Is it just me, or do you feel like every time you start a new project, the universe conspires against you to take away all the time you thought you had to work on it? You finally get started, and then you look at your calendar and realize that the next several days are a string of doctors' appointments, meetings, helping your friend move, the Hare Krishna Festival of Colors, and you wonder where your time went.
So what do you do? Being busy doesn't just happen at the beginning of projects, it happens all the time. Many of us are balancing jobs, parenting, school, and all the other things going on in our lives with our writing and writing careers. How do we balance it all?
1) Carry a notebook. That way, when you're sitting at your kid's kindergarten waiting for school to get out, you can pull out the notebook and jot down a few sentences. You can outline the next chapter of your novel while sitting in the lobby of the doctor's office.
2) Carry a book. You could fit in a good page or so while filling up the car at the gas station. To be a good writer you must be a good reader, and I imagine that sneaking bits of writing time helps your brain keep at high functionality throughout the day, just like sneaking crackers or apple slices helps move things efficiently through your digestive system. Poetry and short story collections as well as literary magazines are particularly suited for this.
3) Carry business cards. Take the time for some guerilla marketing. Sneak a card into one of the magazines on the coffee table at the doctors office. Give your card or even a copy of your book to your kid's teacher or school librarian. Whatever you think might work.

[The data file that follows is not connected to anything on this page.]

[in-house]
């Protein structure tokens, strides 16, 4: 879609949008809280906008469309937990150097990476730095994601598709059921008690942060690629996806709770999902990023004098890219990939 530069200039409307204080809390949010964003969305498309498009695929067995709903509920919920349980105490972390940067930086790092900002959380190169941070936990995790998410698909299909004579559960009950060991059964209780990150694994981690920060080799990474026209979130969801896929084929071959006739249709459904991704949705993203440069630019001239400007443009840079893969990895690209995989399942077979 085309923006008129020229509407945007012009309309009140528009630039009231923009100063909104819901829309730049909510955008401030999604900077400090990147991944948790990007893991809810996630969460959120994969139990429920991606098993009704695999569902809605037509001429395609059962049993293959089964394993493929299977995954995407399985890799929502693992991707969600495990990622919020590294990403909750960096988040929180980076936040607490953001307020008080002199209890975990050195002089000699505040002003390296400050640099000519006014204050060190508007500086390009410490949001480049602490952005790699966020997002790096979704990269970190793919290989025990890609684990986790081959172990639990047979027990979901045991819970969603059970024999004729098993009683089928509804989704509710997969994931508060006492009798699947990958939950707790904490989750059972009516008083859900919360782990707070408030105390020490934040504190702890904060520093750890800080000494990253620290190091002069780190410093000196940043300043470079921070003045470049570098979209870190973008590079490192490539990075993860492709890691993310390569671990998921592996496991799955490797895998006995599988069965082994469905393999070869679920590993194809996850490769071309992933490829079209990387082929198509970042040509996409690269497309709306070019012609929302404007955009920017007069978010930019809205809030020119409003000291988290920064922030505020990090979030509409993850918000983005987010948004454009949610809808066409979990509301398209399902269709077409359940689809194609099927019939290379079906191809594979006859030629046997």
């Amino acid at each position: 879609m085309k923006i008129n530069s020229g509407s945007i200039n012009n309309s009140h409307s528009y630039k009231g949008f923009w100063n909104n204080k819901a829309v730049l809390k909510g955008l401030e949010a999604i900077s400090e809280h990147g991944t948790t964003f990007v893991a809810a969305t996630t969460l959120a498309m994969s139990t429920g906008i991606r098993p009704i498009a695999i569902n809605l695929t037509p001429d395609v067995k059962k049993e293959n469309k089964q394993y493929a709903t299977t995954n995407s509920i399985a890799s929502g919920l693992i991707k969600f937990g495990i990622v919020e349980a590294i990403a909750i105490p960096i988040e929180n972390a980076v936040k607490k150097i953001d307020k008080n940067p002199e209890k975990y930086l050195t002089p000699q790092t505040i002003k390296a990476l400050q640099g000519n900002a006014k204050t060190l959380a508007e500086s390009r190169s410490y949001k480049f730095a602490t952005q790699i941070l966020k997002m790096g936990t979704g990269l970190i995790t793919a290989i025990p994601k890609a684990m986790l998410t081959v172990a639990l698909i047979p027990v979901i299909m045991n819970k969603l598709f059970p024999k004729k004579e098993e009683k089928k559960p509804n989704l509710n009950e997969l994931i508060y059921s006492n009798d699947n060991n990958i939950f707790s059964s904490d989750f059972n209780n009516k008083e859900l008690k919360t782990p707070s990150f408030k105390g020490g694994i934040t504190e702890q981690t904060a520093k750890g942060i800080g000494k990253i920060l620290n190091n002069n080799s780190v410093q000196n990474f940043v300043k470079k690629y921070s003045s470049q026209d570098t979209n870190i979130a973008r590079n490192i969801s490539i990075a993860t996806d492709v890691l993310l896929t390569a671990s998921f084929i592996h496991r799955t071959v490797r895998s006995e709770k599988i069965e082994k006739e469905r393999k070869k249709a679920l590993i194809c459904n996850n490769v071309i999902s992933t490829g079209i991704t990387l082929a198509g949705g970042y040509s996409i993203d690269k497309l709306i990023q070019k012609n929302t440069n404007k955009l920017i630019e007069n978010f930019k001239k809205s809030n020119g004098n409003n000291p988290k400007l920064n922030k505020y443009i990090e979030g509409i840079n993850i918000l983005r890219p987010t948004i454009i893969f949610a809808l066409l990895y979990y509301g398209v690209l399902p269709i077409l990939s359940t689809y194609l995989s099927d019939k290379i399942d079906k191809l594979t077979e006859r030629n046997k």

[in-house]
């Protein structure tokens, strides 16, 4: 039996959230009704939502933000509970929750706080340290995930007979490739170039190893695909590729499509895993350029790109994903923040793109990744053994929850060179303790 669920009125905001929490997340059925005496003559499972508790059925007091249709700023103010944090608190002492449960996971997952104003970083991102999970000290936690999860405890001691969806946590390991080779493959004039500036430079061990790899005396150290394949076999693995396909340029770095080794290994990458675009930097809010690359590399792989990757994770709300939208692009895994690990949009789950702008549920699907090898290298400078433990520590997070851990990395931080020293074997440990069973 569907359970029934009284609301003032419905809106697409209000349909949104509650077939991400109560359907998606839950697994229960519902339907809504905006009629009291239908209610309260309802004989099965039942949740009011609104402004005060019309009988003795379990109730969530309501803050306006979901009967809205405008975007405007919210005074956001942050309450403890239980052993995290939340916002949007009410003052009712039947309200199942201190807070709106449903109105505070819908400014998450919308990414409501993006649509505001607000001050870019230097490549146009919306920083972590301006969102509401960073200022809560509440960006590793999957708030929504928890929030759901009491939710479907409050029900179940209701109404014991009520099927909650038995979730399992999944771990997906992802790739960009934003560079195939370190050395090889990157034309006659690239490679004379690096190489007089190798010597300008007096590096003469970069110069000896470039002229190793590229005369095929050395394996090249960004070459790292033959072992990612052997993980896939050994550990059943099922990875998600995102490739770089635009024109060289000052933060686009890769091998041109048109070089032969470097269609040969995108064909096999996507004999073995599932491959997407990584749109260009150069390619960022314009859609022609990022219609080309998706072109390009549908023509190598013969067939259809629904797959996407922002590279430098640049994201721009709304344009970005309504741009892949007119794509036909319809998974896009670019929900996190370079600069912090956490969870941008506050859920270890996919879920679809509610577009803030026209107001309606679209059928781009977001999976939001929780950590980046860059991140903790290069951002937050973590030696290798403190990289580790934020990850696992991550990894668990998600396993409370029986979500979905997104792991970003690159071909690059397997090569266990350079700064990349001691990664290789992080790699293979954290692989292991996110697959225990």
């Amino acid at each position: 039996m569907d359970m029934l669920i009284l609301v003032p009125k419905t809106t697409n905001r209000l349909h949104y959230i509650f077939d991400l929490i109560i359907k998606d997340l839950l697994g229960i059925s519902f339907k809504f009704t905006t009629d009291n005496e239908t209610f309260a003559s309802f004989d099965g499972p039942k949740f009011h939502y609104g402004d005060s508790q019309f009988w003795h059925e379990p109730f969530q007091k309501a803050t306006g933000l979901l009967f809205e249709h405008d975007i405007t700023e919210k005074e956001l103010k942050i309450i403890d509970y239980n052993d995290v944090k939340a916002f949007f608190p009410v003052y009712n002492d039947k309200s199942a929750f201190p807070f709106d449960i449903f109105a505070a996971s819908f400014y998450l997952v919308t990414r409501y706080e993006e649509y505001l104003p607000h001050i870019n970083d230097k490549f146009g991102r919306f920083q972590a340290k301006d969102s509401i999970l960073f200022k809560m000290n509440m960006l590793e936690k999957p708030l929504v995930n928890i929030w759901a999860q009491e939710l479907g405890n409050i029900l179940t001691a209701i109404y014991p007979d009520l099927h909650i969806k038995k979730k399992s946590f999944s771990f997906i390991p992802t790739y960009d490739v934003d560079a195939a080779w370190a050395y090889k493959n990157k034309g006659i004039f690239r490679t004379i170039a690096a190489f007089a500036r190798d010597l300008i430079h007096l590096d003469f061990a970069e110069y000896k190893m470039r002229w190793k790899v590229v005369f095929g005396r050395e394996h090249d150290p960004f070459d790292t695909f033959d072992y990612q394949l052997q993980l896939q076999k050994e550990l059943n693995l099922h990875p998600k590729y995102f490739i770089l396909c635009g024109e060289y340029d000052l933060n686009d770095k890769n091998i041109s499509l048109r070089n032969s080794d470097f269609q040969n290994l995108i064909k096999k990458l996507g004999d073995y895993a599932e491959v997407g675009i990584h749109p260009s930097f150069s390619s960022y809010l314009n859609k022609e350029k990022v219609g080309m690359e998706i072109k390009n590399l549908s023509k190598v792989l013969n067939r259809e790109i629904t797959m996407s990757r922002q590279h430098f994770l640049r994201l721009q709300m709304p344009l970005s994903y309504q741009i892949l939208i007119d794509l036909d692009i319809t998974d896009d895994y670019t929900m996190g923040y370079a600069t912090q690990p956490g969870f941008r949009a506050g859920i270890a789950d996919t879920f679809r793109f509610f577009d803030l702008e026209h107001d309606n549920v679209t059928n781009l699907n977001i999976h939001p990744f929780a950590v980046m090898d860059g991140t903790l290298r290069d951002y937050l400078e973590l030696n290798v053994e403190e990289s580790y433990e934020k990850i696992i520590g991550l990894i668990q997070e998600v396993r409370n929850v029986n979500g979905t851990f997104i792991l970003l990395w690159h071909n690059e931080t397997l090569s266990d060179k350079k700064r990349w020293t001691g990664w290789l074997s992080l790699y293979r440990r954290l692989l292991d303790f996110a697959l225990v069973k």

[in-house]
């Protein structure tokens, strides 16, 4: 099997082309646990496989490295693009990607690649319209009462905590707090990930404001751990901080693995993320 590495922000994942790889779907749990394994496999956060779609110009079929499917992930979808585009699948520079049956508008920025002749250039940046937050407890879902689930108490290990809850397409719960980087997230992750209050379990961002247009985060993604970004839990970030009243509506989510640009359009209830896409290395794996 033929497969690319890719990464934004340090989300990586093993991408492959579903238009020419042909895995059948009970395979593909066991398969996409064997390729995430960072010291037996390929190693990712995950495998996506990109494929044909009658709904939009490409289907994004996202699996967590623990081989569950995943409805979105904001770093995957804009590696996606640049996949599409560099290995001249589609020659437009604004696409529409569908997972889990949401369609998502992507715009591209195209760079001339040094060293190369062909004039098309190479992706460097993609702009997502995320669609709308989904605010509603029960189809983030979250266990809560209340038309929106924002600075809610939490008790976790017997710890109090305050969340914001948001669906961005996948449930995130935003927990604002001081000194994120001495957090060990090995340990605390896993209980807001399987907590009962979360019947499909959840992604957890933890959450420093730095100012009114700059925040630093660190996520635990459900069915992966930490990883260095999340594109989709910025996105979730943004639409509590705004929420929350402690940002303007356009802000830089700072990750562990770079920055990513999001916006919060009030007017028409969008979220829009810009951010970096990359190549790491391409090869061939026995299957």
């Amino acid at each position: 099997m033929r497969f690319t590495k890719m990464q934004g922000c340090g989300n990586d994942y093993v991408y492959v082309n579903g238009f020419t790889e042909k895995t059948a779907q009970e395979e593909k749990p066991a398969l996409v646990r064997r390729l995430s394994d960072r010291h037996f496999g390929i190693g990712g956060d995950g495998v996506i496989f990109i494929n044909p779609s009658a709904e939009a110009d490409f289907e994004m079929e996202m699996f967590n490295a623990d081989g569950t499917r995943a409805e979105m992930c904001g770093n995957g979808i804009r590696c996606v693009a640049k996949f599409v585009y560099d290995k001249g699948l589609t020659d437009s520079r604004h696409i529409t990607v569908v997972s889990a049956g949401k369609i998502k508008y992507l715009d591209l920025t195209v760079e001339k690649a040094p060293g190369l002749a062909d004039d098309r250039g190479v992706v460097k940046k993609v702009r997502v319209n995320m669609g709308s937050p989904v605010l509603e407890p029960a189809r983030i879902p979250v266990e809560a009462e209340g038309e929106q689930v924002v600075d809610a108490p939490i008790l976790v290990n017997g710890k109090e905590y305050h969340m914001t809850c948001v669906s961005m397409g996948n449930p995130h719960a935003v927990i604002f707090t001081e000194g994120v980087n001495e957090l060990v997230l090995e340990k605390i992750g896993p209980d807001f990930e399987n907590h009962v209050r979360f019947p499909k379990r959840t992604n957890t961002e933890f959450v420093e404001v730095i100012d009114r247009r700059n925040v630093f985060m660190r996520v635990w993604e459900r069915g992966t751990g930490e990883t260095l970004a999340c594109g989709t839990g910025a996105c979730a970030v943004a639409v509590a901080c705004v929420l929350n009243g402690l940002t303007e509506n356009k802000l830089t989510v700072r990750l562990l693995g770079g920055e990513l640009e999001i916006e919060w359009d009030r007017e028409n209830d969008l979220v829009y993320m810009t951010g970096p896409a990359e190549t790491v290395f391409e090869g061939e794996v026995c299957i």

4) Carry a planner. With writing time tightly squeezed, its useful to plan ahead and know exactly when you will be able to actually sit down and write, even if it's just in ten minute chunks. And then, once you know when you'll be at your computer, while you are out and about, plan ahead and know where and how you're going to start up again when you get back. That way you will minimize the unproductive staring-at-the-screen time.
5) Carry an iPhone. Or something like it, if possible. That way you can update your blog or Facebook fan page while sitting at the lecture you didn't want to go to in the first place. Get your e-mailing and social networking done while you're on lunch break, and then when you get home and finally have your own time, you can use it for the actual writing instead of having to catch up on all the businessy-type things.
Life will still be crazy and busy, no doubt, but carrying and efficiently using these tools can help maximize your writing productivity. Are there any other tools you think might be useful?
Sarah is a 22-year-old aspiring writer working on her first novel who recently graduated as an English major from Brigham Young University in Provo, Utah. She has been published in a handful of lit magazines and blogs about her adventures and misadventures on the road to future publication. She loves Cavalier King Charles spaniels, jazz, white chocolate, and owns all 11 seasons of Frasier.